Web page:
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In contrast to the facts in Spain and Jew, the rumors in this case were not caused and perpetuated by the inappropriate conduct of any supervisory employee, and Darby failed to establish the gender-discriminatory nature of the rumors. Under Fisher, a plaintiff must prove that the unwelcome harassment was based on gender. Fisher, 214 Cal.App.3d 590, 608 (1989). Therefore, under Fisher, she could not prove a hostile work environment based on sex. Under the facts in this case, the district court's ruling was not clearly erroneous.

Baker's Remarks


The district court found that Darby failed to prove that any remarks Baker may have made were sufficiently pervasive to alter the conditions of her employment and create an abusive working environment. In making this finding, the court considered Darby's testimony that Baker made sexually offensive remarks to her on four occasions over a 20-month period, that she did not report these incidents to coworkes, management, union representatives or anyone else working at Kimberly-Clark, nor any of the mental health professionals who treated her after she terminated her employment. The court also considered the fact that the other witnesses testifying at trial denied personal knowledge of any harassment of Darby by Baker and denied that Darby had ever mentioned such harassment to them.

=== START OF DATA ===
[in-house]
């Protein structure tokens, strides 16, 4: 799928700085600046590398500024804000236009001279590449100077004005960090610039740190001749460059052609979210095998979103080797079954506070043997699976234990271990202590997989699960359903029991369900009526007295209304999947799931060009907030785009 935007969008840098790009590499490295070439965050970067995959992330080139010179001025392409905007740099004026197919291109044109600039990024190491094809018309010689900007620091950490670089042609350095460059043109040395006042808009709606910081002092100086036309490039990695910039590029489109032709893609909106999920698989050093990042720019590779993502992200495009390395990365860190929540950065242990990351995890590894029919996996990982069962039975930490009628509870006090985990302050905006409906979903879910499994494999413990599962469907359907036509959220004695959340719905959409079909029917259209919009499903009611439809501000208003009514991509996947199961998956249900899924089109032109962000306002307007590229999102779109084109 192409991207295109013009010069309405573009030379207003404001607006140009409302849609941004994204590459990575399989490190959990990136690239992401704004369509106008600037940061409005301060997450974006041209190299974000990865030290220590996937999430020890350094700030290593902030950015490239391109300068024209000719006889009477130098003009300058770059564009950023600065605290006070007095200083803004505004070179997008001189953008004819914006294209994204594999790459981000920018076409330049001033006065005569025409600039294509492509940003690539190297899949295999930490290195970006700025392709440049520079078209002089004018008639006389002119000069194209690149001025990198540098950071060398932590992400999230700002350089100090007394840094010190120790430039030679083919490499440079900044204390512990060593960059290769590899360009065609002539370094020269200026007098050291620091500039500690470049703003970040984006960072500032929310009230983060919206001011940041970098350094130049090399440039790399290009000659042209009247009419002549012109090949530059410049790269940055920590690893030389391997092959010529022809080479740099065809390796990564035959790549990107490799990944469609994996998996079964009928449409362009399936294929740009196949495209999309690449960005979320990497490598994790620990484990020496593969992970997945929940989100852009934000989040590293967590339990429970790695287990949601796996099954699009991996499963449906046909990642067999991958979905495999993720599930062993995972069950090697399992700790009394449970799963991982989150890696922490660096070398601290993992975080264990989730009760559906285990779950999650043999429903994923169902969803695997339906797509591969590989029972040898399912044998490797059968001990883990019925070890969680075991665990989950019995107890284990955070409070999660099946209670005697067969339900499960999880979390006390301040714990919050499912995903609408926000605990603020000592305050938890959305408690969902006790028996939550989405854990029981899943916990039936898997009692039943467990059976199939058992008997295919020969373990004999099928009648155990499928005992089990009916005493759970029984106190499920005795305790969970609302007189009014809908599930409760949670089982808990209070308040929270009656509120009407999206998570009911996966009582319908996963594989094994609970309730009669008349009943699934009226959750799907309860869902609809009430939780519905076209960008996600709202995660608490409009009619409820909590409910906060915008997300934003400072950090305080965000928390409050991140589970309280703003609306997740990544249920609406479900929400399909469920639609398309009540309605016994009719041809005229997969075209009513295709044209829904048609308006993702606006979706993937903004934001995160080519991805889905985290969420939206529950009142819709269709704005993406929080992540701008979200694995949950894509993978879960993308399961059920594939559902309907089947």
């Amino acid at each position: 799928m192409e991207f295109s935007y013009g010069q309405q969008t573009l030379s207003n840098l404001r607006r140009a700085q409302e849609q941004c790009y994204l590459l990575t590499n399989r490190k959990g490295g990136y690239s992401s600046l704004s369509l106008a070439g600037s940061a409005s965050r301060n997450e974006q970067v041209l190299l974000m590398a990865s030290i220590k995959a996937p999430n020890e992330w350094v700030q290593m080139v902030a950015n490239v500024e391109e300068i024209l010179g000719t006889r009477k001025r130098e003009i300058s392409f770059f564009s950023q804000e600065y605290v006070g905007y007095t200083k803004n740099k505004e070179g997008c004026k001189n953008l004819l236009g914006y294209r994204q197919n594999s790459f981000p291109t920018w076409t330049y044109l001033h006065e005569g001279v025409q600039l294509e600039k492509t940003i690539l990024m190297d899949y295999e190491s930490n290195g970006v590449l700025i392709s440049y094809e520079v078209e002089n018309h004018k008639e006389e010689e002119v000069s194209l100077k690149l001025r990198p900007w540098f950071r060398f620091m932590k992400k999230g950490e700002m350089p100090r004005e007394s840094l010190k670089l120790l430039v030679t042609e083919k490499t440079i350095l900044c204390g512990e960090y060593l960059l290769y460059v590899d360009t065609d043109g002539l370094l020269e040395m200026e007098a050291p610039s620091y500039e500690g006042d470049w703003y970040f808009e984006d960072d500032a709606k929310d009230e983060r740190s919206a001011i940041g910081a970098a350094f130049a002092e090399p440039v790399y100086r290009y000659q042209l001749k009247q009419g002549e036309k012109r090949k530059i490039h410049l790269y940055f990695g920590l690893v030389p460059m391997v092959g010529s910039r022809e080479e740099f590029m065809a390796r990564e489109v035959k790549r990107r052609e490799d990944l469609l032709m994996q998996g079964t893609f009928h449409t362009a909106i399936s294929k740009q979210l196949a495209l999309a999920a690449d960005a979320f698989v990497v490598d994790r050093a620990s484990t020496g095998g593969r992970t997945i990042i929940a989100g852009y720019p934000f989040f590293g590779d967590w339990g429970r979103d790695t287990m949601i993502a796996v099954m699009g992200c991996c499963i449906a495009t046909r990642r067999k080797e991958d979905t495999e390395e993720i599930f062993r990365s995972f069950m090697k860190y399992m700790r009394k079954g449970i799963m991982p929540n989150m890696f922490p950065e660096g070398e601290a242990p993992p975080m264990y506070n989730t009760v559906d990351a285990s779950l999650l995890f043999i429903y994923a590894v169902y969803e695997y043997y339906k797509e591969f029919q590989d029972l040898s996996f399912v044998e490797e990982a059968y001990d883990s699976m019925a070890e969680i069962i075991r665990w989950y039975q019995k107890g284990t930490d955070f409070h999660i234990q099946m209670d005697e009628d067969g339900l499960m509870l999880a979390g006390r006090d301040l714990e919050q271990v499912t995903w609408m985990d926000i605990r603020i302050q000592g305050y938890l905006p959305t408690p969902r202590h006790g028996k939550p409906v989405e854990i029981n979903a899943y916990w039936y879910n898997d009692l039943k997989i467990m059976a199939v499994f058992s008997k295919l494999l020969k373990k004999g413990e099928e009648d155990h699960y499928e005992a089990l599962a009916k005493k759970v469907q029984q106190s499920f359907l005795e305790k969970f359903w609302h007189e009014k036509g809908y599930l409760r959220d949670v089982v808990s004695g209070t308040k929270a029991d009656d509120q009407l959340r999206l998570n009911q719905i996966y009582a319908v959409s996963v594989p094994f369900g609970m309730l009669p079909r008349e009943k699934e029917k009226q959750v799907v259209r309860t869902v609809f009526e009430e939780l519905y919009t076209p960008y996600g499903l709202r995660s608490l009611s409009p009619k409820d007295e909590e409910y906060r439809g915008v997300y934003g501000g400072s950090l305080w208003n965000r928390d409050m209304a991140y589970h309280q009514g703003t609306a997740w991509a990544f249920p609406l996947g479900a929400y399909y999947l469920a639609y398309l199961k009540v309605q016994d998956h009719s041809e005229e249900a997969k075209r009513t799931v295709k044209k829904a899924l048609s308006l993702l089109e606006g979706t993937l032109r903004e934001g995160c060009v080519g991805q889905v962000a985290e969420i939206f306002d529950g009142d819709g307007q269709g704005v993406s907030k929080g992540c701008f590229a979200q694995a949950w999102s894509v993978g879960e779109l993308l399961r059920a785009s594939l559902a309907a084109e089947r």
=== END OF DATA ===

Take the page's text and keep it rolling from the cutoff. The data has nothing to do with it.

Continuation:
The district court's findings of fact and conclusions of law addressed the Baker remarks and the rumors separately, without explicitly stating that a totality of the circumstances analysis involving both factors was conducted. Darby argues that it was error for the district court to consider the rumors separately from the alleged harassing remarks made by Baker. There was no error, however. We are satisfied that the court considered the totality of the circumstances in concluding that the rumors were not discriminatory. Therefore, the court was correct in measuring only the Baker remarks against the hostile work environment standard.




The Honorable David Warner Hagen, United States District Judge for the District of Nevada, sitting by designation


This disposition is not appropriate for publication and may not be cited to or by the courts of this circuit except as provided by 9th Cir.R. 36-3


Darby argues that Title VII case law holds employers liable for failure to quell rumors, and that the court erred in not looking towards Title VII case law for guidance. Although California cases interpreting FEHA have often relied on Title VII case law, the California cases employ descriptive or permissive, rather than mandatory, language. The case relied upon by Darby, Fisher v. San Pedro Peninsula Hospital, 214 Cal.App.3d 590 (1989), establishes only that reference to Title VII case law in interpreting FEHA is permissible where no reported California decisions exist regarding the matter at issue